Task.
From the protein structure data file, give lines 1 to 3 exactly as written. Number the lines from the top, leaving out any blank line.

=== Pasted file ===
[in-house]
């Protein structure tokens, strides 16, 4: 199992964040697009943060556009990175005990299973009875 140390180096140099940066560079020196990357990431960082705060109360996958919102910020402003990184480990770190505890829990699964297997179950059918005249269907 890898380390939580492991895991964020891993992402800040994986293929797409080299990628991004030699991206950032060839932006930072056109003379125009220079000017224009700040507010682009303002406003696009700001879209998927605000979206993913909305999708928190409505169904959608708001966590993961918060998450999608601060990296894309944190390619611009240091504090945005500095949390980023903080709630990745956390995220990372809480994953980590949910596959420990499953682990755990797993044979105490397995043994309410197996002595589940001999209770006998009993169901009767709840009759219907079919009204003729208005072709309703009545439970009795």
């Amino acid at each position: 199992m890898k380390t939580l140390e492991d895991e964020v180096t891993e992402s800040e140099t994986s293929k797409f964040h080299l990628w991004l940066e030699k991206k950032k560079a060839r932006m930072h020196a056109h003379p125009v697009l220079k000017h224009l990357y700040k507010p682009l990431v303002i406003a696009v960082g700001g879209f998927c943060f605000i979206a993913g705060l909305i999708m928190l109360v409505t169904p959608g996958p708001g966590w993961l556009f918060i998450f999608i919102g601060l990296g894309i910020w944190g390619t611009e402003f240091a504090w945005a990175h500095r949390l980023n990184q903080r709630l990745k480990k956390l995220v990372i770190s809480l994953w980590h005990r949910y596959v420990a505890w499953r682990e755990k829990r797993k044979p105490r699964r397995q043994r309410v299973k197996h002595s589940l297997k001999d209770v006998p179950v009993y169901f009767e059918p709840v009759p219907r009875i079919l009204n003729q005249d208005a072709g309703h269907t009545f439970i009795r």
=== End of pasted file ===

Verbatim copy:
[in-house]
């Protein structure tokens, strides 16, 4: 199992964040697009943060556009990175005990299973009875 140390180096140099940066560079020196990357990431960082705060109360996958919102910020402003990184480990770190505890829990699964297997179950059918005249269907 890898380390939580492991895991964020891993992402800040994986293929797409080299990628991004030699991206950032060839932006930072056109003379125009220079000017224009700040507010682009303002406003696009700001879209998927605000979206993913909305999708928190409505169904959608708001966590993961918060998450999608601060990296894309944190390619611009240091504090945005500095949390980023903080709630990745956390995220990372809480994953980590949910596959420990499953682990755990797993044979105490397995043994309410197996002595589940001999209770006998009993169901009767709840009759219907079919009204003729208005072709309703009545439970009795």
């Amino acid at each position: 199992m890898k380390t939580l140390e492991d895991e964020v180096t891993e992402s800040e140099t994986s293929k797409f964040h080299l990628w991004l940066e030699k991206k950032k560079a060839r932006m930072h020196a056109h003379p125009v697009l220079k000017h224009l990357y700040k507010p682009l990431v303002i406003a696009v960082g700001g879209f998927c943060f605000i979206a993913g705060l909305i999708m928190l109360v409505t169904p959608g996958p708001g966590w993961l556009f918060i998450f999608i919102g601060l990296g894309i910020w944190g390619t611009e402003f240091a504090w945005a990175h500095r949390l980023n990184q903080r709630l990745k480990k956390l995220v990372i770190s809480l994953w980590h005990r949910y596959v420990a505890w499953r682990e755990k829990r797993k044979p105490r699964r397995q043994r309410v299973k197996h002595s589940l297997k001999d209770v006998p179950v009993y169901f009767e059918p709840v009759p219907r009875i079919l009204n003729q005249d208005a072709g309703h269907t009545f439970i009795r």